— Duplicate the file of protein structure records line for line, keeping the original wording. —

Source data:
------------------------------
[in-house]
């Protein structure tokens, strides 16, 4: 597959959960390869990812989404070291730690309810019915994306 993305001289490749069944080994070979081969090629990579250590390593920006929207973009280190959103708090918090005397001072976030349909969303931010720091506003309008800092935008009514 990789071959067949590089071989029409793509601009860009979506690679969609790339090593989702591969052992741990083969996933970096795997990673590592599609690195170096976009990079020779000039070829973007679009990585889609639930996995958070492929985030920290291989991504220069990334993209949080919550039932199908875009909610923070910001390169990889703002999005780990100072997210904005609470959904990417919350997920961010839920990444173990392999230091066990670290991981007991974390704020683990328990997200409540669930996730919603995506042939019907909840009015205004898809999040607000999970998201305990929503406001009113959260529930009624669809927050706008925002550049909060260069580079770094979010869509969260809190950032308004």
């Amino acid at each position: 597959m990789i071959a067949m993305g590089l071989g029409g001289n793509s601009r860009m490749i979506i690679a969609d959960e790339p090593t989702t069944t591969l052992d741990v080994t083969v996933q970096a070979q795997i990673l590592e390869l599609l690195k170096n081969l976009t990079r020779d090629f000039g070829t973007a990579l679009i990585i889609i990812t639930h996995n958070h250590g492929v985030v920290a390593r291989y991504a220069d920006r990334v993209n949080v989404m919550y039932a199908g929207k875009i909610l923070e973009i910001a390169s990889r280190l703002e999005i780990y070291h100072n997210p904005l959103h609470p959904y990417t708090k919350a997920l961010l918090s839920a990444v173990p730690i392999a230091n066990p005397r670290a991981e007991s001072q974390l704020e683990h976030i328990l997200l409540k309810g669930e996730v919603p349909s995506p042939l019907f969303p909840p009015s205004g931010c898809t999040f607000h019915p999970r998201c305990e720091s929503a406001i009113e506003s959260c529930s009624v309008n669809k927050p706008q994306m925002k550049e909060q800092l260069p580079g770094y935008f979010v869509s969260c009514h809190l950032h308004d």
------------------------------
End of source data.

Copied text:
[in-house]
């Protein structure tokens, strides 16, 4: 597959959960390869990812989404070291730690309810019915994306 993305001289490749069944080994070979081969090629990579250590390593920006929207973009280190959103708090918090005397001072976030349909969303931010720091506003309008800092935008009514 990789071959067949590089071989029409793509601009860009979506690679969609790339090593989702591969052992741990083969996933970096795997990673590592599609690195170096976009990079020779000039070829973007679009990585889609639930996995958070492929985030920290291989991504220069990334993209949080919550039932199908875009909610923070910001390169990889703002999005780990100072997210904005609470959904990417919350997920961010839920990444173990392999230091066990670290991981007991974390704020683990328990997200409540669930996730919603995506042939019907909840009015205004898809999040607000999970998201305990929503406001009113959260529930009624669809927050706008925002550049909060260069580079770094979010869509969260809190950032308004």
């Amino acid at each position: 597959m990789i071959a067949m993305g590089l071989g029409g001289n793509s601009r860009m490749i979506i690679a969609d959960e790339p090593t989702t069944t591969l052992d741990v080994t083969v996933q970096a070979q795997i990673l590592e390869l599609l690195k170096n081969l976009t990079r020779d090629f000039g070829t973007a990579l679009i990585i889609i990812t639930h996995n958070h250590g492929v985030v920290a390593r291989y991504a220069d920006r990334v993209n949080v989404m919550y039932a199908g929207k875009i909610l923070e973009i910001a390169s990889r280190l703002e999005i780990y070291h100072n997210p904005l959103h609470p959904y990417t708090k919350a997920l961010l918090s839920a990444v173990p730690i392999a230091n066990p005397r670290a991981e007991s001072q974390l704020e683990h976030i328990l997200l409540k309810g669930e996730v919603p349909s995506p042939l019907f969303p909840p009015s205004g931010c898809t999040f607000h019915p999970r998201c305990e720091s929503a406001i009113e506003s959260c529930s009624v309008n669809k927050p706008q994306m925002k550049e909060q800092l260069p580079g770094y935008f979010v869509s969260c009514h809190l950032h308004d």